Python Design Patterns
[EuroPython 2011] Alex Martelli - 24 June 2011 in "Track Spaghetti""/>
A completely misguided meme has long been going around: that Python doesn't have, or need, any Design Patterns. This terrible meme may spring from not realizing what the Gang Of Four state so plainly in their historical "Design Patterns" book: which design patterns are useful DOES depend on the programming language one targets - design is NOT independent of implementation, as the epic-fail "Waterfall" Methodology Pattern would suggest. What patterns apply to a design, depends to some extent on what implementation technologies will be used to realize that design.
If you focus on some "classic DPs" that are basically workarounds for some other language's lack of garbage collection, or for a clumsy static-typing system, those may indeed be worthless for Python. But many other DPs are perfectly useful and applicable, and Python's strengths as a language afford riffing on them to develop highly Pythonic, powerful, productive variants.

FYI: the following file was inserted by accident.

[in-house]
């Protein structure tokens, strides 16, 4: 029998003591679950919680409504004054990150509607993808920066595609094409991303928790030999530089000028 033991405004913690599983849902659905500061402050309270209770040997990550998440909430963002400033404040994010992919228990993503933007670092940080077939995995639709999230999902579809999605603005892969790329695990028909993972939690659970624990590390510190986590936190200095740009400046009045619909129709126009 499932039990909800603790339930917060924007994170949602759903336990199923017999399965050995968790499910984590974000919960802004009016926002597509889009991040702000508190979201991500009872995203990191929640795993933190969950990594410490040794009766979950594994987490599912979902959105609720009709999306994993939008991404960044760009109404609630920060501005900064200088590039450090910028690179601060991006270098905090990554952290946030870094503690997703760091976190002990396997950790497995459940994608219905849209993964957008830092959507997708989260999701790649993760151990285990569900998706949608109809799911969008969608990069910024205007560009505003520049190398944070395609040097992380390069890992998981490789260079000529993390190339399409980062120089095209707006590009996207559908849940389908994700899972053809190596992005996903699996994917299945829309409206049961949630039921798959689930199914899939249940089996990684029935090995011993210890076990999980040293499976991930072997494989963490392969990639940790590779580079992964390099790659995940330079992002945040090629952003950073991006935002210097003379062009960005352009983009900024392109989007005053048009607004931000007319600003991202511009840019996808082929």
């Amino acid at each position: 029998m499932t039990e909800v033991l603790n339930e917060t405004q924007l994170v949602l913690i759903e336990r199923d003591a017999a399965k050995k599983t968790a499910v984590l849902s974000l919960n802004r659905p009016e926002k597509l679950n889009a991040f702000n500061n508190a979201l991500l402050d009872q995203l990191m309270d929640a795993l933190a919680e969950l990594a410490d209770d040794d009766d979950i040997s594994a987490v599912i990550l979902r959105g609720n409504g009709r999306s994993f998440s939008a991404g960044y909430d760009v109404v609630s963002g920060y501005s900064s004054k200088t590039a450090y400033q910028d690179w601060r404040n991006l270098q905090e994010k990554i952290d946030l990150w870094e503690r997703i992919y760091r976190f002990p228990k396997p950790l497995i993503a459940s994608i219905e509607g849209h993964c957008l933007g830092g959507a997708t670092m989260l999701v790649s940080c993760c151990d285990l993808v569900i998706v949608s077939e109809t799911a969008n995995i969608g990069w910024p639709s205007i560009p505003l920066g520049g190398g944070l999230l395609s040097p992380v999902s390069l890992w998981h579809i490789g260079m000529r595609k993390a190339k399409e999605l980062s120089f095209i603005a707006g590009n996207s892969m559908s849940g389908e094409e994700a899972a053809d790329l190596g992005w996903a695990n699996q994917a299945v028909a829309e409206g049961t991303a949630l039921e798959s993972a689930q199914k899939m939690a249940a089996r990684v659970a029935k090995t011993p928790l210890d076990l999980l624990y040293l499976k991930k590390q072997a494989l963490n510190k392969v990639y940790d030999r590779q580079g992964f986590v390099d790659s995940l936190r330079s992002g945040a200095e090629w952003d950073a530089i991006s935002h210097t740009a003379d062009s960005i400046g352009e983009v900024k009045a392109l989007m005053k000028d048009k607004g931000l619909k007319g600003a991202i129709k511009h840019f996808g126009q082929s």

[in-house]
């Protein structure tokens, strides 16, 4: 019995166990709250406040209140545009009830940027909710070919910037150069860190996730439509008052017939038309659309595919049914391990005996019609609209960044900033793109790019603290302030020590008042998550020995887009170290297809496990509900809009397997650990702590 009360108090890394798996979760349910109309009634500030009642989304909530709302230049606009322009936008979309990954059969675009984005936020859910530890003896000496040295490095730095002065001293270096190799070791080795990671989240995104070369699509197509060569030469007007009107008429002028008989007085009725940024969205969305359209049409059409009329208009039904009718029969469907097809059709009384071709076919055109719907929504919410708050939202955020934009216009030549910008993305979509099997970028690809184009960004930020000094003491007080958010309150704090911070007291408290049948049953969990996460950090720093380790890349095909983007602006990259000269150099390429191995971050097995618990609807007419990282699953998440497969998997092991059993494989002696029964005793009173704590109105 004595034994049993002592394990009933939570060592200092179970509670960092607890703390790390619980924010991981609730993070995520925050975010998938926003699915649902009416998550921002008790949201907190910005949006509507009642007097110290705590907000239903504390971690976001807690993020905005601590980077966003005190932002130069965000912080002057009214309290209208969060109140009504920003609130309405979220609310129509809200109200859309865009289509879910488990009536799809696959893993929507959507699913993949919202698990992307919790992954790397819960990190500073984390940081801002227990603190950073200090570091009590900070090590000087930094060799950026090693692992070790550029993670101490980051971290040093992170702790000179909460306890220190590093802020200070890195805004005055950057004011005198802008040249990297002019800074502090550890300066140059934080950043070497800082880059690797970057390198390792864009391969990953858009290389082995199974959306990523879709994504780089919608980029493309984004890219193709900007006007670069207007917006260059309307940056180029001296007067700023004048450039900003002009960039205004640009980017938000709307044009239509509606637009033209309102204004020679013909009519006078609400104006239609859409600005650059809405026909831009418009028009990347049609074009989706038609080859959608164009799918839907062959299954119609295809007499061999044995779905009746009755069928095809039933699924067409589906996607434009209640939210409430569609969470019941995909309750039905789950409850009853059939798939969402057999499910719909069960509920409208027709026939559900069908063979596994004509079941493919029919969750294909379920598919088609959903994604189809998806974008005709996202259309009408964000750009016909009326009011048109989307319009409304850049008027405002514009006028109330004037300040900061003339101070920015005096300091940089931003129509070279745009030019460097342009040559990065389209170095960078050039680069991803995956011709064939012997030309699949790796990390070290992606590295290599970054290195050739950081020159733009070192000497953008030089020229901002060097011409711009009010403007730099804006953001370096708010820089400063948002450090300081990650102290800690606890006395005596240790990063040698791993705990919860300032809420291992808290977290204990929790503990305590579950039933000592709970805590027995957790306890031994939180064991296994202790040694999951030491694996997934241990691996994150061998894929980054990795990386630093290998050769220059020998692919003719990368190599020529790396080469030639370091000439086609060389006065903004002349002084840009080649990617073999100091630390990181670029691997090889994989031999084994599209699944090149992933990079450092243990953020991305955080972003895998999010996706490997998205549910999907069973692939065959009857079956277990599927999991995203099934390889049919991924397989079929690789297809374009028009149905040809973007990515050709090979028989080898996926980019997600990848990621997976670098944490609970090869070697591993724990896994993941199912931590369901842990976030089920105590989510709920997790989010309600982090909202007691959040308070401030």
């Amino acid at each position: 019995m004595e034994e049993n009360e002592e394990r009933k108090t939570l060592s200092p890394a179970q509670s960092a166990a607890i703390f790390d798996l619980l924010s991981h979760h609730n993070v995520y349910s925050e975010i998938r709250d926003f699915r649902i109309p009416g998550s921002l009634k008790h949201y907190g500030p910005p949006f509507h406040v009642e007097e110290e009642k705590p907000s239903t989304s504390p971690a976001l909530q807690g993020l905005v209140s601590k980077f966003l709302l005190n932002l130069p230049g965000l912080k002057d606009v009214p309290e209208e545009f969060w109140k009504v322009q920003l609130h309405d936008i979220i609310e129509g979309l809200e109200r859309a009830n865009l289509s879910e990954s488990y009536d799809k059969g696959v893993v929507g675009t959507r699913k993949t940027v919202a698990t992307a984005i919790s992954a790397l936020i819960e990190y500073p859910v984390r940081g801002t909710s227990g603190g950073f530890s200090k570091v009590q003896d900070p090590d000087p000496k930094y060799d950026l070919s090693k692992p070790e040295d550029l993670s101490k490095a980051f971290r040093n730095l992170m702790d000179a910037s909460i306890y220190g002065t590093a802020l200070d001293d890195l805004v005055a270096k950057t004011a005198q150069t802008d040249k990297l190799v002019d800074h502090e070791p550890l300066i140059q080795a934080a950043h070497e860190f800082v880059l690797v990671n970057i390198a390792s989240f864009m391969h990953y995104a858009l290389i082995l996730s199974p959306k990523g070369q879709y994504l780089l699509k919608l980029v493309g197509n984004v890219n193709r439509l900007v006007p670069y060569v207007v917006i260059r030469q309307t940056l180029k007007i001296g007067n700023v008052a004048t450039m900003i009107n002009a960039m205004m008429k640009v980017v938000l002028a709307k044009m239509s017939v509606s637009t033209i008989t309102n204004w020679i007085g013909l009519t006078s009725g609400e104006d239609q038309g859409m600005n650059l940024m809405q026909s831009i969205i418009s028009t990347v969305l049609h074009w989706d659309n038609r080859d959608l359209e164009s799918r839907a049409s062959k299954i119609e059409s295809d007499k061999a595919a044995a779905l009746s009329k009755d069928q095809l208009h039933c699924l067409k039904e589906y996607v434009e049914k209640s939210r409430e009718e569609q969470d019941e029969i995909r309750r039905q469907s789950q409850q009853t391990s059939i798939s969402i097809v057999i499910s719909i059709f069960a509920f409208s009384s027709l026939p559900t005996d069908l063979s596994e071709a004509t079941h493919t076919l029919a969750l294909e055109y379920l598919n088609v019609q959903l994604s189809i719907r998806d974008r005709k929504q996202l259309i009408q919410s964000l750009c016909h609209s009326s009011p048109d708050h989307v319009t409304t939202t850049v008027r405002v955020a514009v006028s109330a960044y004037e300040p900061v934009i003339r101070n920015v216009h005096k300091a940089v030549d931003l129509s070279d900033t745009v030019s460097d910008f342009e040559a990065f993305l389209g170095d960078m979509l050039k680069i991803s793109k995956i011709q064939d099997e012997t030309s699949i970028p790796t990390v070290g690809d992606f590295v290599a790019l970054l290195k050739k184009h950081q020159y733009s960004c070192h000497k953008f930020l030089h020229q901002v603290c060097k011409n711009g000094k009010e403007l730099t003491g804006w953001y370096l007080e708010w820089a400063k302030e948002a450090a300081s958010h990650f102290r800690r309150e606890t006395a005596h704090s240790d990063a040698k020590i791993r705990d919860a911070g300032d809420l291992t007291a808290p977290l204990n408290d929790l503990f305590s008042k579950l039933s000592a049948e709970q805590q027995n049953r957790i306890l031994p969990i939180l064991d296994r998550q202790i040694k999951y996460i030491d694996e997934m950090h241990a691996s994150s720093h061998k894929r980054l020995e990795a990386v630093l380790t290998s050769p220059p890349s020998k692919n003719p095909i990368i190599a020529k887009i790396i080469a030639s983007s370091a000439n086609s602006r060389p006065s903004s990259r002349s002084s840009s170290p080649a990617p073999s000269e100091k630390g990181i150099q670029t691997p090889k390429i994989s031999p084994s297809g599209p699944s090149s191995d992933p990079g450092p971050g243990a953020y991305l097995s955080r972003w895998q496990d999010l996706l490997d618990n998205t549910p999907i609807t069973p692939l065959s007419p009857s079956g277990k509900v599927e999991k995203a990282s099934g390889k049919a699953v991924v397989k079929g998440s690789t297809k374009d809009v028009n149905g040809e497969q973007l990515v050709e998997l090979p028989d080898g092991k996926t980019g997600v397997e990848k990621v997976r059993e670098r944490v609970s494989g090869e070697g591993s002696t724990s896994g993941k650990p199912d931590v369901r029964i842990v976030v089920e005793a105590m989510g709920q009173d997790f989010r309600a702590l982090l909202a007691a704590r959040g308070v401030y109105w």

In this talk, I analyze some of my favorite pattern families - e.g., Template Method and its variants, Dependency Injection and its ilk, Callback and friends - in a highly Pythonic context. Non-pattern Idioms, and Patterns that aren't really Design Patterns but rather Architecture or Methodology ones, make cameo appearances.
Goals: remove from your system any residue of the pernicious meme about Python not having or needing design patterns. Prereqs: experience designing and developing software; intermediate-level Python knowledge.